Indirect drug-induced liver injury results from the medication’s actions rather than from its inherent hepatotoxic effects or immunogenicity; the injury represents induction or exacerbation of a liver disease. Fatty liver disease can be an indirect effect of drugs that cause weight gain (risperidone and haloperidol) or that alter triglyceride disposition (lomitapide) or insulin sensitivity (glucocorticoids). Acute hepatitis can be the indirect effect of anticancer chemotherapeutic agents that cause a reactivation of hepatitis B or of antiretroviral agents that cause immune reconstitution and exacerbation of hepatitis C. An increasingly common form of indirect injury is immune-mediated liver injury due to various immunomodulatory agents,tumor necrosis factor antagonists, and most dramatically, antineoplastic checkpoint inhibitors. Many of these agents are monoclonal antibodies and are thus unlikely to cause direct or idiosyncratic liver injury. Hepatocellular or mixed hepatitis with immune features usually arises within 2 to 12 weeks after the start of therapy (or after one to three courses) and is often detected during routine monitoring at the time of each infusion. Many cases are anicteric and asymptomatic, but without intervention, the hepatitis can worsen and become life-threatening. Therapy with glucocorticoids is usually recommended.62 If the injury resolves promptly, the agent can be restarted or another agent can be substituted (infliximab can be switched to etanercept, or ipilimumab to nivolumab).

Indirect liver injury is a new and not completely accepted category of hepatotoxicity. Indirect injury is much more frequent than idiosyncratic forms and is a common reaction to a whole class of medications (e.g., tumor necrosis factor antagonists and checkpoint inhibitors) rather than a rare and idiosyncratic reaction to a random, specific agent (e.g., nitrofurantoin or atorvastatin). Indirect drug-induced liver injury represents an expanded concept of hepatotoxicity and provides insights into liver conditions that are worsened (e.g., the types of immunomodulation that cause reactivation of hepatitis B) or into predispositions to liver conditions. There are plausible explanations for the pathogenesis of indirect injury, and in most instances, this type of drug-induced liver injury can be prevented or treated.

The 25 most commonly listed listed drugs causing liver injury do so because they are used very frequently, or for a long time i.e. 1-2 years or intravenously. These agents are amoxicillin–clavulanate, isoniazid, nitrofurantoin, trimethoprim–sulfamethoxazole, atorvastatin and minocycline. These medications might be the most common causes of idiosyncratic drug-induced liver injury, but liver injury in persons taking these drugs is rare.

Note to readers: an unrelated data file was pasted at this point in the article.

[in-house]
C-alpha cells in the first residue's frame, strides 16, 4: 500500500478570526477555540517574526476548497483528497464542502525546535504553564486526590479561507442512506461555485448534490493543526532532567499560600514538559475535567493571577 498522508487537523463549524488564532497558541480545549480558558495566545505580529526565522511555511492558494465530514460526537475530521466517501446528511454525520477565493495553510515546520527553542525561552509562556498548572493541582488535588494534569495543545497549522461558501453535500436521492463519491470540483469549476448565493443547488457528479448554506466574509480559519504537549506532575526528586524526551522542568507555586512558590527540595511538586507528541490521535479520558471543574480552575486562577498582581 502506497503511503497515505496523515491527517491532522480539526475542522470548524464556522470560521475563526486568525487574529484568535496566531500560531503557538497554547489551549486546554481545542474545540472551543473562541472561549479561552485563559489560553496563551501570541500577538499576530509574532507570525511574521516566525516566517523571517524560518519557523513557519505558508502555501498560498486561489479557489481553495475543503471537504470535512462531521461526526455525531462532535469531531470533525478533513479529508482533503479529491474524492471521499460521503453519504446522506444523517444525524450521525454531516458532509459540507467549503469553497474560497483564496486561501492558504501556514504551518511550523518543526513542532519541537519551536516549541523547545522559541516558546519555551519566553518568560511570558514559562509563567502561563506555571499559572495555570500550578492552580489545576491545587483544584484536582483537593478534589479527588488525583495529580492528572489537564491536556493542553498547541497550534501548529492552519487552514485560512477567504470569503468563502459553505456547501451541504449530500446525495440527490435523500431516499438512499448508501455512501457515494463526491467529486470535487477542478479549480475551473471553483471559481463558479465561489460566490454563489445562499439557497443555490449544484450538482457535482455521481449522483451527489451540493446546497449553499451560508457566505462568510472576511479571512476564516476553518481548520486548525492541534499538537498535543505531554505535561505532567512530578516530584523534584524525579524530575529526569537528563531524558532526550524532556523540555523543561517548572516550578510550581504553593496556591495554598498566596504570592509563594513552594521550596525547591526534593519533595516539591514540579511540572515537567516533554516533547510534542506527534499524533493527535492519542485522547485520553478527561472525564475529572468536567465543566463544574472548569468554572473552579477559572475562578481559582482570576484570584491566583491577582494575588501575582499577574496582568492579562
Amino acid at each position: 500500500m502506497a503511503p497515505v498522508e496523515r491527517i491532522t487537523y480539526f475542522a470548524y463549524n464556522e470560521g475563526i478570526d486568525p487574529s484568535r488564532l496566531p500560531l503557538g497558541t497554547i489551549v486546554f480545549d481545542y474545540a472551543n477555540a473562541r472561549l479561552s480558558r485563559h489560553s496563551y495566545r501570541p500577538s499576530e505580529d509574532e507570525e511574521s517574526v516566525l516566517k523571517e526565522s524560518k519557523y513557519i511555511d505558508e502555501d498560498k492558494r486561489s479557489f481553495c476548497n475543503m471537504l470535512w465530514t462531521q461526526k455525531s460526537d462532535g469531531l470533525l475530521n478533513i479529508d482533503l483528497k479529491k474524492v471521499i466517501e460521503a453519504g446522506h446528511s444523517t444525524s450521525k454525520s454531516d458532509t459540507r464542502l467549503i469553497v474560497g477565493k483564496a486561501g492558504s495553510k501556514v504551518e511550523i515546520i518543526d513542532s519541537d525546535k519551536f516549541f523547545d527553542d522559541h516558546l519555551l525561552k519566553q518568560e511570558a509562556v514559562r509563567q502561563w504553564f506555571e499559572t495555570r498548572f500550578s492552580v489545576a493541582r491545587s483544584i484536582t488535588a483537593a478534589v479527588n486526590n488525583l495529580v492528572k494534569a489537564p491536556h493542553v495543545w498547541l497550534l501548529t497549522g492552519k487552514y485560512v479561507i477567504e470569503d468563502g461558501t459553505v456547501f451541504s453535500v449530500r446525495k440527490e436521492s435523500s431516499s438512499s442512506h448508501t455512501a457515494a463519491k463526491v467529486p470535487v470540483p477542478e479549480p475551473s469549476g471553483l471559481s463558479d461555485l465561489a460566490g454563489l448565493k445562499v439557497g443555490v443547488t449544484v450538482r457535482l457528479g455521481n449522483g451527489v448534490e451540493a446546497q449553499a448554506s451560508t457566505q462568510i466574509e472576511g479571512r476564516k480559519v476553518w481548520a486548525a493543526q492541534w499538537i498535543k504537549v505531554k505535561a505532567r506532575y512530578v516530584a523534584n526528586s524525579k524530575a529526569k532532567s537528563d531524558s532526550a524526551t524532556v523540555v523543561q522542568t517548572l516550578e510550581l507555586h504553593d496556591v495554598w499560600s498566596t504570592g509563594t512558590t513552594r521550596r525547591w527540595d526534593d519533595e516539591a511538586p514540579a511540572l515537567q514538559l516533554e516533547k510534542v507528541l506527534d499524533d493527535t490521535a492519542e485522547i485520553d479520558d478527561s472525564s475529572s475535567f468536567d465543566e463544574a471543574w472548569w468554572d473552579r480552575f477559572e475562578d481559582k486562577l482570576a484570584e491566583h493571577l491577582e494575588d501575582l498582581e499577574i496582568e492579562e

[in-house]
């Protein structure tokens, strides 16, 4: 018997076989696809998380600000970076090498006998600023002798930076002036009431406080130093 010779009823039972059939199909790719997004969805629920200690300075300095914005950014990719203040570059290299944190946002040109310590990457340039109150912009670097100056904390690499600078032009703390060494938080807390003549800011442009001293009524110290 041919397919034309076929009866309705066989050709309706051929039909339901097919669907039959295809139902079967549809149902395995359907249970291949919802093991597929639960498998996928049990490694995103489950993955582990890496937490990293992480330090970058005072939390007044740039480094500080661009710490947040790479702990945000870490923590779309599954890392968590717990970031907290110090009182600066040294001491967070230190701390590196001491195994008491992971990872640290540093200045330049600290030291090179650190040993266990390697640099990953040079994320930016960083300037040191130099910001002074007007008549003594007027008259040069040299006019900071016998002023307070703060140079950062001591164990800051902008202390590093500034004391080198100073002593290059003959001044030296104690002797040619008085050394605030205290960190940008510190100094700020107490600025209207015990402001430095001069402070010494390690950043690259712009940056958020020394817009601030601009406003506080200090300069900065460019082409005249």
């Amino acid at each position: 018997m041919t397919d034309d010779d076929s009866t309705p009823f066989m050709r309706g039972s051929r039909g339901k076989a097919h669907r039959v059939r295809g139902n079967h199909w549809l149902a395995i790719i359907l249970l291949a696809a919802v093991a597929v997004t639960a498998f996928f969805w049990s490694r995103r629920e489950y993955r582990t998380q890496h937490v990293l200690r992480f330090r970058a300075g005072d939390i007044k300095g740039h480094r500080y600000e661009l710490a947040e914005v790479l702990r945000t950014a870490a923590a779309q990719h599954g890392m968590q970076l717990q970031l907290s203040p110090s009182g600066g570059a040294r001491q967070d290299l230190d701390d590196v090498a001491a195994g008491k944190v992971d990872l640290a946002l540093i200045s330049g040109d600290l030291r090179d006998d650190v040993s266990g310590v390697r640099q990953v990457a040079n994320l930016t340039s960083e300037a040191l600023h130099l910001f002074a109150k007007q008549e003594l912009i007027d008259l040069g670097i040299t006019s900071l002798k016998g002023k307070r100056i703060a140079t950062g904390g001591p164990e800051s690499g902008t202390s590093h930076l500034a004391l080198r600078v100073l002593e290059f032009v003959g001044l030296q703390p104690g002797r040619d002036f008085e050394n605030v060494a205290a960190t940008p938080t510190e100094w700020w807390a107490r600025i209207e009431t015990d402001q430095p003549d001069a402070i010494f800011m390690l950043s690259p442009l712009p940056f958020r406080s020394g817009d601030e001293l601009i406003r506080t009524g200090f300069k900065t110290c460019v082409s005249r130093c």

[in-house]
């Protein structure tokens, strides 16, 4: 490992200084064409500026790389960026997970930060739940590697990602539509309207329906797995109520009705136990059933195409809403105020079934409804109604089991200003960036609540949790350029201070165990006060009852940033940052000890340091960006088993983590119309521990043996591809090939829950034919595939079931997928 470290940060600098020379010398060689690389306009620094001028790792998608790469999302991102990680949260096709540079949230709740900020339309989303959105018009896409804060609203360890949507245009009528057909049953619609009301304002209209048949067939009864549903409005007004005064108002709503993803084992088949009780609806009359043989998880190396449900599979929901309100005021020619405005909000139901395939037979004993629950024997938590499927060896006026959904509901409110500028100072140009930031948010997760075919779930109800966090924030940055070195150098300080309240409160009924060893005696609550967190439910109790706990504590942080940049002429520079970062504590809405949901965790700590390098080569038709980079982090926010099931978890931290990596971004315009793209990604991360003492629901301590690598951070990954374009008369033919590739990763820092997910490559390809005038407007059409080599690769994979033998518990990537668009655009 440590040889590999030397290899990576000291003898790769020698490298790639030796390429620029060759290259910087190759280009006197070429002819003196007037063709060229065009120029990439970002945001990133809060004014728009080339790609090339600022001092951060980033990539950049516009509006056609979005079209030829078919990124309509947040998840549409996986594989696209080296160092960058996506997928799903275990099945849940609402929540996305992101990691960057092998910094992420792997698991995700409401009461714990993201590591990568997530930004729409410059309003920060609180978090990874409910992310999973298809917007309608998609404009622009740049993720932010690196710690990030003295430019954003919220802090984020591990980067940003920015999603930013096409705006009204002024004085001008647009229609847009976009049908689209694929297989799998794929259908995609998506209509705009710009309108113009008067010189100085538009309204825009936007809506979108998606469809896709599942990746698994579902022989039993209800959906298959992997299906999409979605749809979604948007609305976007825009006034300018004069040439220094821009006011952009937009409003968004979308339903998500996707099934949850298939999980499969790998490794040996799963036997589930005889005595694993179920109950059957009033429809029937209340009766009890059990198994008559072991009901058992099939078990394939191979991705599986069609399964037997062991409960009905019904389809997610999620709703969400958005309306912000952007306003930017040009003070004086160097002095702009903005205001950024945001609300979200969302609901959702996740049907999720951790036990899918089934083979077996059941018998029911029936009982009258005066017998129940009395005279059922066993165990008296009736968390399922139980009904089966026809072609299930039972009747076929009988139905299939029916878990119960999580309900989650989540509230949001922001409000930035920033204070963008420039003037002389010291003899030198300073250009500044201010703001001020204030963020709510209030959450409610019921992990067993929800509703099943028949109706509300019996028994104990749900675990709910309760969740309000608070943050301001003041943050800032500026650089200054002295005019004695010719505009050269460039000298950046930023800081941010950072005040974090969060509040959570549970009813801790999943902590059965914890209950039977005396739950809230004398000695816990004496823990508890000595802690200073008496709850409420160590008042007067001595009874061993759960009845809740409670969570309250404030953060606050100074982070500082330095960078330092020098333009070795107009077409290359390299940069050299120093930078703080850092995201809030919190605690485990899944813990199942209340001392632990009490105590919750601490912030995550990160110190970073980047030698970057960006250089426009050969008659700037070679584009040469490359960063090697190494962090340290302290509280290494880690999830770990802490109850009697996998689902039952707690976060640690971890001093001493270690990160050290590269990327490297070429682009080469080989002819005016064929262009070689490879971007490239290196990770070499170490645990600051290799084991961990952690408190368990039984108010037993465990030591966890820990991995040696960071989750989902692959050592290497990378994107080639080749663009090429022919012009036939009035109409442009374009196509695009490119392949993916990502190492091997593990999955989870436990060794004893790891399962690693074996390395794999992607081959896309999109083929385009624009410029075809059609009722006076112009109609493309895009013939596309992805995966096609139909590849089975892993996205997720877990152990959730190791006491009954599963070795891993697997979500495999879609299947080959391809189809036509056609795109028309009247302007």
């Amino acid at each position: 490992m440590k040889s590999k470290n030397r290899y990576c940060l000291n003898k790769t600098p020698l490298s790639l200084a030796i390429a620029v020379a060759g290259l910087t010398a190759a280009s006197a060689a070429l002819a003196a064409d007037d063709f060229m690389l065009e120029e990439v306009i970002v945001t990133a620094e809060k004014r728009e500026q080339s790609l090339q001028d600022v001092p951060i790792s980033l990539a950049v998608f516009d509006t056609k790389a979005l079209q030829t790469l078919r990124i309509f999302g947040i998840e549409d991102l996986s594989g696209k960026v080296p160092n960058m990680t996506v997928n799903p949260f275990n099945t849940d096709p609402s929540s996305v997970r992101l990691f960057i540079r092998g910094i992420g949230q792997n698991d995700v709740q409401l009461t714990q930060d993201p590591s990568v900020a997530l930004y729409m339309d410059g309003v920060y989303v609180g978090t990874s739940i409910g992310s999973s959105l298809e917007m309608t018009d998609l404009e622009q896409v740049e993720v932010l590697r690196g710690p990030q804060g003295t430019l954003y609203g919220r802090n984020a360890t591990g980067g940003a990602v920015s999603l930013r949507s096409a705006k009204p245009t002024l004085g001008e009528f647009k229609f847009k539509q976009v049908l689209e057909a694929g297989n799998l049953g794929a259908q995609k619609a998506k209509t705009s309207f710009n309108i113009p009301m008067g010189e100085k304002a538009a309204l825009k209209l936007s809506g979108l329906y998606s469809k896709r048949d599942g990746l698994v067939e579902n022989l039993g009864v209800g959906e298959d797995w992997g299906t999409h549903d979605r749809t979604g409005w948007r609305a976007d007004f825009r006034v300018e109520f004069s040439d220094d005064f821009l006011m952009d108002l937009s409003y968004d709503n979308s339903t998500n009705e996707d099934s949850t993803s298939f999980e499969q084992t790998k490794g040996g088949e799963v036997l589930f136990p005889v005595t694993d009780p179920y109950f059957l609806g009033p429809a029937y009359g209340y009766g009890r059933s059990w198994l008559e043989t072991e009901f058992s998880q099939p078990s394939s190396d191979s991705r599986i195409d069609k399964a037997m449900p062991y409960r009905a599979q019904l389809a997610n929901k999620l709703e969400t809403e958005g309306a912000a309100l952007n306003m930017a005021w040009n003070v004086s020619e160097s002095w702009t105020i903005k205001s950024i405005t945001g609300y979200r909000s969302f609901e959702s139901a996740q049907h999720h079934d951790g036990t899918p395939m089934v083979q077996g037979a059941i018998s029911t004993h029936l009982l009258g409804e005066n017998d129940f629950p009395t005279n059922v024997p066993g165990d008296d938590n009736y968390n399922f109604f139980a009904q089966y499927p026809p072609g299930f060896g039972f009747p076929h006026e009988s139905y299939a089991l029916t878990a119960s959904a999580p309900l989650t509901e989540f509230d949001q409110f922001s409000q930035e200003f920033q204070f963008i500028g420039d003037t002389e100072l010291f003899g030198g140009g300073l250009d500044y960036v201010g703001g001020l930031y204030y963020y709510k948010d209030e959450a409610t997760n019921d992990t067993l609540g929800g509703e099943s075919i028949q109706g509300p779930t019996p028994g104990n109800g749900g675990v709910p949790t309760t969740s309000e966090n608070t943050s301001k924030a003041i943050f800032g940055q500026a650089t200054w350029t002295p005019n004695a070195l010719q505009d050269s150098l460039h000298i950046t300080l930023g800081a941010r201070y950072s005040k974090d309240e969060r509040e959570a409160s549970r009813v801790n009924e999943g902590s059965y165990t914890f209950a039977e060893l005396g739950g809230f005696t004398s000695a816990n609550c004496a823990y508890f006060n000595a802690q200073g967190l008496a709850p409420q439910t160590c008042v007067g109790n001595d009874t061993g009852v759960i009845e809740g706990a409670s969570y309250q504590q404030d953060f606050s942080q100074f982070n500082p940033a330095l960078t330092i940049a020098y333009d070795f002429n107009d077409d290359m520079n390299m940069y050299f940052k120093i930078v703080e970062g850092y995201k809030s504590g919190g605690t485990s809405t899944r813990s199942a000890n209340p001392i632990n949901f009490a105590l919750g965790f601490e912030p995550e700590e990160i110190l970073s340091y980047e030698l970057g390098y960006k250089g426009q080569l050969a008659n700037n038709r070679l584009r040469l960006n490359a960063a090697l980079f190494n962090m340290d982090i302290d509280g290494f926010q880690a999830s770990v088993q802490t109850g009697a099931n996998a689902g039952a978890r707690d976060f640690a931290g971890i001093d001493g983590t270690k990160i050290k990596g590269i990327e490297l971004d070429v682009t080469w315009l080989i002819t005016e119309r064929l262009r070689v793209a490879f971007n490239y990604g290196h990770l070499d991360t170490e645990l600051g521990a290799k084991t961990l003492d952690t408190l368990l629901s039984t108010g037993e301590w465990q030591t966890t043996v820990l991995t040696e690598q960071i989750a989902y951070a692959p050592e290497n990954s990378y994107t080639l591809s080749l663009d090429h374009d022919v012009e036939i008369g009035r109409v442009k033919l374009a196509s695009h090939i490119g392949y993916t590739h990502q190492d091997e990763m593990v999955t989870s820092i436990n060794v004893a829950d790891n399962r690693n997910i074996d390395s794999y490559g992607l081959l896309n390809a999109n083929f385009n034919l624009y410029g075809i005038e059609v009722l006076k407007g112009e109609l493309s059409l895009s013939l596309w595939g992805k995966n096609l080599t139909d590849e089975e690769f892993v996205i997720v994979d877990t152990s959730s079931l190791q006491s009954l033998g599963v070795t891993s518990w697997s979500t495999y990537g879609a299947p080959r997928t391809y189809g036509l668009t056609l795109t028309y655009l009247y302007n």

The role of herbal and dietary supplements in causing acute liver injury is a growing and perplexing problem. In studies from the United States, the proportions of cases of liver injury caused by herbal or dietary supplements increased from 7 to 9% in 2004–2007 to 19 to 20% in 2010–2014. The specific products implicated are generally not single herbs (aloe vera, saw palmetto, or black cohosh) or single nutritional substances (creatine, omega fatty acids, or vitamins) but rather are typically multiple-ingredient dietary supplements marketed for weight loss, bodybuilding, or improvements in sexual function, general well-being, or mental acuity. These products often have 5 to 20 ingredients, including vitamins, minerals, proteins, and herbs or botanicals of uncertain quality and concentration, often referred to as a “proprietary blend.” The specific chemical component (or components) responsible for the liver injury is rarely obvious. Strikingly, the clinical phenotype of liver injury in most cases associated with herbal and dietary supplements is acute hepatocellular hepatitis, which is often severe, with a high rate of fulminant hepatic failure and need for liver transplantation. Commonly implicated components are green tea extracts (Camellia sinensis). The suspected active molecular constituents are catechins, which at high doses cause liver injury in animal models . Green tea extracts are often used to prevent breast cancer.

So how can we protect our patients? Use drugs only if absolutely necessary. Check renal and kidney functions frequently if you are prescribing a drug for a prolonged period. Take a history of what supplements and minerals and vitamins the patient is buying on their own, or what they are taking to prevent cancer, aging and dementia which are the commonly feared diseases of today. Keep alert to whether your patient is getting better or worse on treatment or if unusual symptoms are developing. pruritus, a rash, jaundice, a waning appetite should alert a wary physician to do do more tests specially for the liver. If the patient already has Hep B or C or steatosis then think twice about using a drug which may either damage the liver or put more fat in the organ. The regular use of alcohol by the patient should also make a physician careful about the medicines which affect the liver. Awareness of the likelihood of liver injury, being quick off the mark in doing tests for liver injury and withdrawing the drug as soon as possible are the best ways to safeguard your patients.

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I am a Professor of Medicine and a Nephrologist. Having served in the Army Medical College, Pakistan Army for 27 years I eventually became the Dean and Principal of the Bahria University Medical and Dental College Karachi from where I retired in 2016. My passion is teaching and mentoring young doctors. I am associated with the College of Physicians and Surgeons Pakistan as a Fellow and an examiner. I find that many young doctors make mistakes because they do not understand how they should answer questions; basically they do not understand why a question is being asked. My aim is to help them process the information they acquire as part of their education to answer questions, pass examinations and to best take care of patients without supervision of a consultant. Read my blog, interact and ask questions so that I can help you more.